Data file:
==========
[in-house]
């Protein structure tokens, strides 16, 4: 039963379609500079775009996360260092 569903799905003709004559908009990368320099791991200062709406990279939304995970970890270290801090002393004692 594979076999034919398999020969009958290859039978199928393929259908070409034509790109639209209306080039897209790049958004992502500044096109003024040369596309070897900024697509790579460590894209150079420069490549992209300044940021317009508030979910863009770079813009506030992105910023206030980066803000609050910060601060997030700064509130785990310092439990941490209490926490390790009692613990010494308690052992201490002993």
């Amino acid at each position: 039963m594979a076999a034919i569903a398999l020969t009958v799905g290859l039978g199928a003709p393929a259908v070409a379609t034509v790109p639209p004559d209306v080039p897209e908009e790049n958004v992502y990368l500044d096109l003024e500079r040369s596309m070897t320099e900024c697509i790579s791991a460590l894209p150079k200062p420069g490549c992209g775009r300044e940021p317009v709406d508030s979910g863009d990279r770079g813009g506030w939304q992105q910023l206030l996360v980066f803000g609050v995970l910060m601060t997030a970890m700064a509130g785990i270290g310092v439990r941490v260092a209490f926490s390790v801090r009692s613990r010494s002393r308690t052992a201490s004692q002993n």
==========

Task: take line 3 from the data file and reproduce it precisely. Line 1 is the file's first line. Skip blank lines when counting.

């Amino acid at each position: 039963m594979a076999a034919i569903a398999l020969t009958v799905g290859l039978g199928a003709p393929a259908v070409a379609t034509v790109p639209p004559d209306v080039p897209e908009e790049n958004v992502y990368l500044d096109l003024e500079r040369s596309m070897t320099e900024c697509i790579s791991a460590l894209p150079k200062p420069g490549c992209g775009r300044e940021p317009v709406d508030s979910g863009d990279r770079g813009g506030w939304q992105q910023l206030l996360v980066f803000g609050v995970l910060m601060t997030a970890m700064a509130g785990i270290g310092v439990r941490v260092a209490f926490s390790v801090r009692s613990r010494s002393r308690t052992a201490s004692q002993n």